Spring semester is here - just a few weeks removed from an incredible winter term.
In iMedia, January is all about the fly-in projects. These winter trips allow students to build multimedia projects for the public good and showcase the skills they learned in the fall semester. It was the most challenging and rewarding experience of my career.
My teammate Ashley Deese said it best:
The fly-in gave me an opportunity to work with a real world client and create a multimedia project for a client that would not have been able to afford it. Not only will this experience give me the competitive edge needed to stand out as an applicant when I am applying to jobs but it is also satisfying to know that we did something for the public good.
The process started with the draft. The advisors convened in late September to fill their rosters for the four fly-in trips: one in Cuba, one in Portugal and two in Costa Rica.
Each team spent October, November and December preparing for the trip – practicing video interviews, creating a group blog and coding sites in HTML and CSS for class.
In January, we hit the ground running. Each team had about a week to assess their client’s goals and gather the content for the site. Then we had 10 days or so to design and build the site.
Let me tell you – it was not an easy process. Literally, blood, sweat and tears went into these projects.
But it was rewarding once we presented our projects to our friends, family, industry professionals and iMedia alum on Jan. 24.
Photo by Eric Townsend (as seen on E-net)
Here’s a list of the four projects:
Escazú, Costa Rica
Seven students built an interactive website for a community-run nonprofit that aims to save the natural beauty, traditions and culture of the young mountains of Ezcazú, which is adjacent to capital city San José.
Térraba, Costa Rica
Client: Asociación Cultural Indígena Teribe – Teribe Indigenous Cultural Association
Seven students documented the culture and natural sites of the Térraba indigenous group in southwestern Costa Rica. A government-commissioned dam could destroy parts of the land, on which the people have lived for more than 500 years.
Client: Organopónico Vivero Alamar
This cooperative farm on the suburbs of Havana provides food and community services to Cubans. Six students documented what the farmers do and how the food travels from the farm to the table.
Client: Surfrider Foundation
The international Surfrider Foundation is dedicated to the protection and enjoyment of the world’s oceans and beaches. Six students built a site to showcase the preservation and educational efforts of a chapter in the coastal community of Ericeira, Portugal.
These projects were awesome!
I managed the project on the Costa Rica trip in Térraba, which is an indigenous community in danger of losing part of its land and culture to government-commissioned dam. The Térraba treated us like family during our visit. They showed us all of their sacred sites, fed us delicious food they grew themselves and even took us rafting in their river.
My team worked really hard to create a site that would help preserve the culture of this wonderful community that we came to love.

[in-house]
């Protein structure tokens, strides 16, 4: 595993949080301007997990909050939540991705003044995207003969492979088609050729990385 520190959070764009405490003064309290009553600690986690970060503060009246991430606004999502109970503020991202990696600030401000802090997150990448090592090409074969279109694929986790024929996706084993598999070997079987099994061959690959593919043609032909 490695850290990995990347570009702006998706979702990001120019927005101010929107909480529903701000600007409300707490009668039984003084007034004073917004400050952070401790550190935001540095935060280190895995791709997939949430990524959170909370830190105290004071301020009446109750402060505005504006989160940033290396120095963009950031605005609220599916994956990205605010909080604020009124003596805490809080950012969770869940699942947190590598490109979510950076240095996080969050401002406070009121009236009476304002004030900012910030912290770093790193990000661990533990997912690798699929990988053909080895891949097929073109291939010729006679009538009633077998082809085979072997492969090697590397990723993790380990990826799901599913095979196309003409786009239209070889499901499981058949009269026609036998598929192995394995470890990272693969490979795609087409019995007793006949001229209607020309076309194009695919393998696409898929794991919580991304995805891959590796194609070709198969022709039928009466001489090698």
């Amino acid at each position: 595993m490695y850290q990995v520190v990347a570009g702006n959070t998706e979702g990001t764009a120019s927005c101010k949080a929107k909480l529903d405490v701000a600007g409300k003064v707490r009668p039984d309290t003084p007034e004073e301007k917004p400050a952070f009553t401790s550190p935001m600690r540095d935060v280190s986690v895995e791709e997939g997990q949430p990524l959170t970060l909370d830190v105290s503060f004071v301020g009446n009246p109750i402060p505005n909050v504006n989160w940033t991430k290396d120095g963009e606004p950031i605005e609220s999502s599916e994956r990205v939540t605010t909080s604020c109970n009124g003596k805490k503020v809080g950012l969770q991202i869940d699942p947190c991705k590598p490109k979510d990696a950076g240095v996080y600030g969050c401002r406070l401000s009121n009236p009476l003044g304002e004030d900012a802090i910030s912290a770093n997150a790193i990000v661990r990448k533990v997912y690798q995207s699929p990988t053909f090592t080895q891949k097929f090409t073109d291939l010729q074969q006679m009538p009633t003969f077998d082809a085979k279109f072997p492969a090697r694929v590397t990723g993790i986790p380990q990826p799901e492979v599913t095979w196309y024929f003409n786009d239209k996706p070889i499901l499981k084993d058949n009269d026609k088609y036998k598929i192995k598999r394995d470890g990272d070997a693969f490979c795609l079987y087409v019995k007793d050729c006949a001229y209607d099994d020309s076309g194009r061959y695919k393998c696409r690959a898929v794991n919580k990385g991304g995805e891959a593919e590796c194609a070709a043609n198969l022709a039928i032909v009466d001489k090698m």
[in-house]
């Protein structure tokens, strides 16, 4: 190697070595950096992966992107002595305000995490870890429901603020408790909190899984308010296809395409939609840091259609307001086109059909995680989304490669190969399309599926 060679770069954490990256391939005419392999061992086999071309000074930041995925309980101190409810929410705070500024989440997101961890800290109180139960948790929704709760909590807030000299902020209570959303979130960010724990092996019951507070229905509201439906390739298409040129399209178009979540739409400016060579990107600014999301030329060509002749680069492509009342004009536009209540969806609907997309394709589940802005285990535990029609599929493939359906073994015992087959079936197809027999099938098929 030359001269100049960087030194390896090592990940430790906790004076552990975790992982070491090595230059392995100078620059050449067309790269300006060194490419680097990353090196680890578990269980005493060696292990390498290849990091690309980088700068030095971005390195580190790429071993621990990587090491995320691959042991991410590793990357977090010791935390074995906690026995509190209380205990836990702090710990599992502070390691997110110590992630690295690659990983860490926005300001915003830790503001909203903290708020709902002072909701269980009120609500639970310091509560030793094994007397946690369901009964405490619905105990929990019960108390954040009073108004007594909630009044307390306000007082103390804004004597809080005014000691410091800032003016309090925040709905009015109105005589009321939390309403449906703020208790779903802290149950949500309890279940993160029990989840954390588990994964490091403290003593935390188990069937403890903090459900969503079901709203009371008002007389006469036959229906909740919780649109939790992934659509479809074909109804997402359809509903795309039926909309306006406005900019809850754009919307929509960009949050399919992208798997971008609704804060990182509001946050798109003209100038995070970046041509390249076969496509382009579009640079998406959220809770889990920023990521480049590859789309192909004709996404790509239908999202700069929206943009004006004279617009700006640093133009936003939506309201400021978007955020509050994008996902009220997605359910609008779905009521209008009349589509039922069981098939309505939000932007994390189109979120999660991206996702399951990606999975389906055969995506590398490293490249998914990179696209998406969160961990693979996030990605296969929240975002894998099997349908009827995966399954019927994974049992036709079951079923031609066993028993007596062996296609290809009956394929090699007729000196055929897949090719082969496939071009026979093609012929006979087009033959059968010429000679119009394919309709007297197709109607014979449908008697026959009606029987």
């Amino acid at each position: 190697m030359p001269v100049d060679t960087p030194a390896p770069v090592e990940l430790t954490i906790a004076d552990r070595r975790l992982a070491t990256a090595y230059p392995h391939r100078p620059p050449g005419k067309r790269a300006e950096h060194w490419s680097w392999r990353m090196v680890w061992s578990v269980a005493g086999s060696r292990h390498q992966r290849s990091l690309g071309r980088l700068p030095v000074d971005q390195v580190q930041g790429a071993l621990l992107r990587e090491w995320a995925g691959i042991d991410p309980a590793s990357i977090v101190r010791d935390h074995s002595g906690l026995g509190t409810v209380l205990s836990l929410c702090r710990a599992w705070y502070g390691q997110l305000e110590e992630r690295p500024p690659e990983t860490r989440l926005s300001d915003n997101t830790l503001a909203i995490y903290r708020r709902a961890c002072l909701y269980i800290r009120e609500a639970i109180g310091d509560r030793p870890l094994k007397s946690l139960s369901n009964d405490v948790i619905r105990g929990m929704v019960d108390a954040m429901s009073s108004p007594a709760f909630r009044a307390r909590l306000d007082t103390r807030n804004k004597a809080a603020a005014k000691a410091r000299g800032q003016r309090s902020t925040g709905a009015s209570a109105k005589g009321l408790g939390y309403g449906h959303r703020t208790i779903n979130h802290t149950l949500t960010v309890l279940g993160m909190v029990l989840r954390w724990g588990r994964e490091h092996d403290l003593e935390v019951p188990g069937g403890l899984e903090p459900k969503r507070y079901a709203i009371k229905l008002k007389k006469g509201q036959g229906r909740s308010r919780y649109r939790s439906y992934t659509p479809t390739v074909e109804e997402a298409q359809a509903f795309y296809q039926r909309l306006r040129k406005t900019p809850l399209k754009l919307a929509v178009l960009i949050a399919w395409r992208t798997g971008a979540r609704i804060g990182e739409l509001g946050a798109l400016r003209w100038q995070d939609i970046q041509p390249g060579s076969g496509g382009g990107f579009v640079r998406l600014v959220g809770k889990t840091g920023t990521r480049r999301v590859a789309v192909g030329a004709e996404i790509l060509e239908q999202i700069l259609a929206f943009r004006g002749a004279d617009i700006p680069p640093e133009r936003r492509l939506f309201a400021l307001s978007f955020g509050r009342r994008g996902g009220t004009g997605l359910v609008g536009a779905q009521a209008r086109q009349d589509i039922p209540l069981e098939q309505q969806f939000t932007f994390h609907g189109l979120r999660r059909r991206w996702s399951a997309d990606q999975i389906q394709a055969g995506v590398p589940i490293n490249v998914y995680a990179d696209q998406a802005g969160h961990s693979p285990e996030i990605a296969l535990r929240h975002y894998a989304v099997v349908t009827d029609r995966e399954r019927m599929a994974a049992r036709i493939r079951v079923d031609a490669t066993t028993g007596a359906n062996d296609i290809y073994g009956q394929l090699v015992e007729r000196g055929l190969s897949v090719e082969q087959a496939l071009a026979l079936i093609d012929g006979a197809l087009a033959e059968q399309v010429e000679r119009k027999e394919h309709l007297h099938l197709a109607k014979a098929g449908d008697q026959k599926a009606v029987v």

“The job they did was of very high quality and very important for us. It is the first time someone did something like this here in the Térraba community,” said Jerhy Rivera, vice president of the Asociación Cultural Indígena Teribe (Teribe Indigenous Culture Association).
– The Tico Times
But my teammates and I hit some speed bumps on our journey. So did other teams.
Future iMedia students, here’s the reality of the situation:
- You can’t prepare for everything. Everything that can go wrong will go wrong. Your flight will be canceled. You’ll get lost on a mountain for hours. Your client will want something unexpected. One line of code will render your site useless. So be flexible.
- Teamwork makes the dream work. Don’t fall prey to the perils of group projects. Try to be positive when things are falling apart. I’ve discussed this before, but learned so much more during the fly-in.
- Honesty and openness is key. One day, my teammates basically told me that I was acting like a “military taskmaster” as described by Shawn Achor in The Happiness Advantage: The Seven Principles of Positive Psychology That Fuel Success and Performance at Work. I, being a realist, was focused on the large amount of tasks we had to do and the short amount of the time we had to do them. My teammates wanted me to be to more of a cheerleader instead of a micromanager. Achor wrote: “In short, sacrificing positivity in the name of time management and efficiency actually slows us down.” So after our come-to-Jesus meeting, the team morale shifted for the better.
- Fall classes are super important. Learn everything you can because you’ll probably back up your classmates at one point. The coder will help the videographer. The writer will help the photographer. It happens.
My classmates shared more insights.
1. Clients won’t always respect your expertise. 2. You have to trust your teammates so they trust you. 3. Preparation is the most crucial factor to success.
Don’t set any expectations for the trip because they’ll be blown away no matter what you think of.
Dont’ be afraid to try something different, whether it’s a skill like coding. It was something I wanted to get better at so being the web developer for my group helped me a lot. Trying different food is also fun, too!
1. Working with a group on something that big means a lot of trust and sacrifice. 2. If there are people not doing their jobs, there better be some people willing to pick up the slack or things won’t get done.